NUMBER OF HISPANICS RESIDING IN FLORIDA, 62 PERCENT OF WHOM TURNED OUT FOR THE 2012 GENERAL ELECTION
NUMBER OF “DREAMERS” RESIDING IN THE STATE OF FLORIDA WHO HAVE BEEN APPROVED FOR DEFERRED DEPORTATION STATUS; 291,589 HAVE BEEN APPROVED NATIONALLY BETWEEN AUGUST 2012 AND APRIL 2013
ESTIMATED HISPANIC VOTE VICTORY FOR GOV. RICK SCOTT IN 2010, WITH 48 PERCENT GOING TO DEMOCRATIC CHALLENGER ALEX SINK
“ALTHOUGH THE LEGISLATURE MAY HAVE BEEN WELL-INTENTIONED IN SEEKING TO EXPEDITE THE PROCESS TO OBTAIN A TEMPORARY DRIVER’S LICENSE, IT SHOULD NOT HAVE BEEN DONE BY RELYING ON A FEDERAL POLICY ADOPTED WITHOUT LEGAL BASIS.”
– GOV. RICK SCOTT IN A MESSAGE ACCOMPANYING HIS VETO OF THE BILL INTENDED TO ASSIST DREAMERS IN GETTING TEMPORARY LICENSES
Sources: U.S. Citizenship and Immigration Services, U.S. Census Bureau, Orlando Sentinel, PolitiFact.com
With the far-right political fringes sputtering tannic acid around flimsy, looped news cycles of federal scandal these days – truthfully, we all needed a lesson in institutional acronyms about as much as we needed one in constitutional privacy – it probably shouldn’t come as too much of a surprise that the soft-focus reboot of Gov. Rick Scott has been giving way to the hard-line again. It was, after all, Scott’s snake-oil satchel of regressive policies (plus $73 million of his own fraud money) that charmed the pants off our dumb state nearly three years ago, so why not revisit the art of privatizing everything, firing teachers and hating immigrants? Government is dumb!
On June 4, Gov. Scott bucked even the extremities of his own party in the legislature by vetoing House Bill 235, an initiative passed almost unanimously during the legislative session that would allow Dreamers – undocumented immigrants under the age of 30 who are brought here by their parents – to obtain temporary driver’s licenses to last the duration of their deferments. It sort of made sense, right? Federal law now mandates that these kids have a right to temporary residence – and they likewise pay sales and income taxes – so they should probably be entitled to drive themselves to work. Well, that depends on what you call federal law.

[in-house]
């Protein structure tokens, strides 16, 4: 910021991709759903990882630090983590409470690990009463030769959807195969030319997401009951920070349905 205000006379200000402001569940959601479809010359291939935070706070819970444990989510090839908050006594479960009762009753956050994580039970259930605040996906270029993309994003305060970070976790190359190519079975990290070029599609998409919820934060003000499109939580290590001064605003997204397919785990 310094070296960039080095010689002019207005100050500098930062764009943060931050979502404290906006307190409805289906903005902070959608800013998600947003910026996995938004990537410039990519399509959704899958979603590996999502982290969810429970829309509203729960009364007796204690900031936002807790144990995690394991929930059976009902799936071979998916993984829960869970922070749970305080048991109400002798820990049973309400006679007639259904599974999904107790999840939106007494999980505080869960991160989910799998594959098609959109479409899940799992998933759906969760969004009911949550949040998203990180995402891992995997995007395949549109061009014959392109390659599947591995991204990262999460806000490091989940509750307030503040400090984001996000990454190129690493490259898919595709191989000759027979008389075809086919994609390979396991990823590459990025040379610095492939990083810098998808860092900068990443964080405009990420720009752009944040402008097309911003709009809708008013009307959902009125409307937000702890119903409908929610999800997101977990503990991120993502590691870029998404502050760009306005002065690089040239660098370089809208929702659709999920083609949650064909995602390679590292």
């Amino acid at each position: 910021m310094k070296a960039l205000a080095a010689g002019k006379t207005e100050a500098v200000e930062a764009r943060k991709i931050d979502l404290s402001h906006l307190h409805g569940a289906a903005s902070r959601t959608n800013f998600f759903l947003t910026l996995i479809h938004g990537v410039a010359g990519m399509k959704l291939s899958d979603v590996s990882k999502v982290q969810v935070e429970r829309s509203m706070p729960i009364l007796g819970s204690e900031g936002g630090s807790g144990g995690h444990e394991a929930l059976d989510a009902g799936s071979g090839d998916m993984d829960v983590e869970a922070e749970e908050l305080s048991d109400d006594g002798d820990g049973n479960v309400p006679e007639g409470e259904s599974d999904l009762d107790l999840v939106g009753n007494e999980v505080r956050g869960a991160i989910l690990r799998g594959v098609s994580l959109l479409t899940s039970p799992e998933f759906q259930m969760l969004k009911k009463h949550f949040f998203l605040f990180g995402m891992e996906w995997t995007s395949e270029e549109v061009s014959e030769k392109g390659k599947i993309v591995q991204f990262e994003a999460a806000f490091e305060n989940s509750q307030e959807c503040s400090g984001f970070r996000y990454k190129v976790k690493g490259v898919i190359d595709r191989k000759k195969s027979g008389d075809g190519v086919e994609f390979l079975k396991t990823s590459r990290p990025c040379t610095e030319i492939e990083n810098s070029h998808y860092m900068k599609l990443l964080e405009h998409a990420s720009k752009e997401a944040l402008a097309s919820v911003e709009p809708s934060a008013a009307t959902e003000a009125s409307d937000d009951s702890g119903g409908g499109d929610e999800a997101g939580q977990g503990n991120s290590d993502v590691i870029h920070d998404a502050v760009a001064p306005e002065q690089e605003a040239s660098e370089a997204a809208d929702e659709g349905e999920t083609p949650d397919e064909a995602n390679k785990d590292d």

Falling right in line with his rejection of federal money for high-speed rail and for Medicaid expansion (at least for now) – two public relations nightmares that have resulted in his abysmal approval ratings – Gov. Scott raised his hackles at the notion that President Barack Obama subverted congressional approval when mandating protections for Dreamers. If the Republicans in the U.S. House didn’t do it, then it never happened and it shouldn’t have even been considered by state legislators. It should be noted that Scott didn’t say anything about this in the past – just as it should be noted that he is currently trying to garner support for a re-election bid – so it is, on its face, suspicious behavior. Add to that the fact that the Florida Department of Highway Safety is already looking at plans for driving privileges for the state’s nearly 9,000 Dreamers and that, by virtue of their employment, federal law will see to it that they receive the permits they deserve through the state, and it just makes no sense whatsoever.
“Today our governor showed us that he lacks the courage to confront the most extreme elements in his party that seek to marginalize immigrants, particularly Hispanic immigrants,” Rep. Jose Javier Rodriguez, D-Miami Beach, said in a statement. Indeed.
But not everyone – just almost everyone – agrees. In a move that should surprise nobody, U.S. Sen. Marco Rubio jumped to Scott’s defense on the issue, using some kind of scatter logic that only makes sense to feral cats and Florida Republicans. Rubio, who is one of the handpicked architects of comprehensive immigration reform (the same reform he now seems to be backing away from because the borders aren’t strong enough, man), thinks that Scott’s signal is a sign from above that something has to be done. He’s just not sure what it is.
“Quite frankly I too am troubled by the way the president did what he did,” Rubio said on June 6, according to the Tampa Bay Times. “But at the end of the day, the big picture to take away from it is this is one of the reasons why we need to pass immigration reform. So that issues like this that continue pop up at the state level will no longer pop up.”
Unless, that is, you want them to pop up in order to send a message to your frothing base. Then all bets are off.
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